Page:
Programmatically Scaling Bigtable

In some cases, it can be useful to scale your Cloud Bigtable cluster programmatically based on metrics such as the cluster's CPU usage. For example, if your cluster is under heavy load, and its CPU usage is extremely high, you can add nodes to the cluster until its CPU usage drops. You can also save money by removing nodes from the cluster when it is not being used heavily.

This page explains how to scale your Bigtable cluster programmatically and provides a code sample that you can use as a starting point. It also describes some limitations that you should be aware of before you set up programmatic scaling.

How to scale Bigtable programmatically

Bigtable exposes a variety of metrics through the Cloud Monitoring API. You can programmatically monitor these metrics for your cluster, then use one of the Bigtable client libraries or the gcloud command-line tool to add or remove nodes based on the current metrics. After you resize your cluster, you can monitor its performance through the Cloud Console; through a Cloud Monitoring custom dashboard; or programmatically.

Monitoring API metrics

The Monitoring API provides a variety of metrics that you can use to monitor the current state of your cluster. Some of the most useful metrics for programmatic scaling include:

  • The cluster's CPU load.
  • The number of nodes in the cluster.
  • The storage used as a fraction of total storage capacity.
  • The distribution of server request latencies for a table.

Sample code

As a starting point for your own programmatic scaling tool, you can use one of the following sample tools:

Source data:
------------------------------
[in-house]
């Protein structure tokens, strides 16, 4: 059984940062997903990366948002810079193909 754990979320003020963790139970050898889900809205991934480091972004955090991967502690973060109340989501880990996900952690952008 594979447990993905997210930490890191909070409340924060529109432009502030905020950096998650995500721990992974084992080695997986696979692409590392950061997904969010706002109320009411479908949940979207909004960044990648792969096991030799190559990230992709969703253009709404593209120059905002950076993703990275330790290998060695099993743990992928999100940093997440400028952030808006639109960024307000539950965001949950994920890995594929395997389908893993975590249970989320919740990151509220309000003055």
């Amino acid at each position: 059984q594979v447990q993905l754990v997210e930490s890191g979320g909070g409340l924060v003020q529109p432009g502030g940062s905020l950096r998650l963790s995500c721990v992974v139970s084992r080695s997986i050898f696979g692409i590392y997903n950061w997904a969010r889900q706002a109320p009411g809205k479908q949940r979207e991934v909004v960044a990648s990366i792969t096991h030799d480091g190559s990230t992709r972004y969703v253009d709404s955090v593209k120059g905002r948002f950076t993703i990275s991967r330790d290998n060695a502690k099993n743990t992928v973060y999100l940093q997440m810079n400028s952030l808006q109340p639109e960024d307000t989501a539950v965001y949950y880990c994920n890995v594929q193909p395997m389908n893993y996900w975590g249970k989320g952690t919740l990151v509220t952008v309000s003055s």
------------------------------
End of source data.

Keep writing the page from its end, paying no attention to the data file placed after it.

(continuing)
The sample tools add nodes to a Bigtable cluster when its CPU load is above a specified value. Similarly, the sample tools remove nodes from a Bigtable cluster when its CPU load is below a specified value. To run the sample tools, follow the instructions for each sample on GitHub.

The sample tools use the following code to gather information about the CPU load on the cluster:


Timestamp now = timeXMinutesAgo(0);
Timestamp fiveMinutesAgo = timeXMinutesAgo(5);
TimeInterval interval =
String filter = "metric.type=\"" + CPU_METRIC + "\"";
ListTimeSeriesPagedResponse response =
    metricServiceClient.listTimeSeries(projectName, filter, interval, TimeSeriesView.FULL);
return response.getPage().getValues().iterator().next().getPointsList().get(0);


client = monitoring_v3.MetricServiceClient()
cpu_query = query.Query(client,
cpu_query = cpu_query.select_resources(instance=bigtable_instance, cluster=bigtable_cluster)
cpu = next(cpu_query.iter())
return cpu.points[0].value.double_value

Based on the CPU load, the sample tools use the Bigtable client library to resize the cluster:


double latestValue = getLatestValue().getValue().getDoubleValue();
if (latestValue < CPU_PERCENT_TO_DOWNSCALE) {
  int clusterSize = clusterUtility.getClusterNodeCount(clusterId, zoneId);
  if (clusterSize > MIN_NODE_COUNT) {
    clusterUtility.setClusterSize(clusterId, zoneId,
      Math.max(clusterSize - SIZE_CHANGE_STEP, MIN_NODE_COUNT));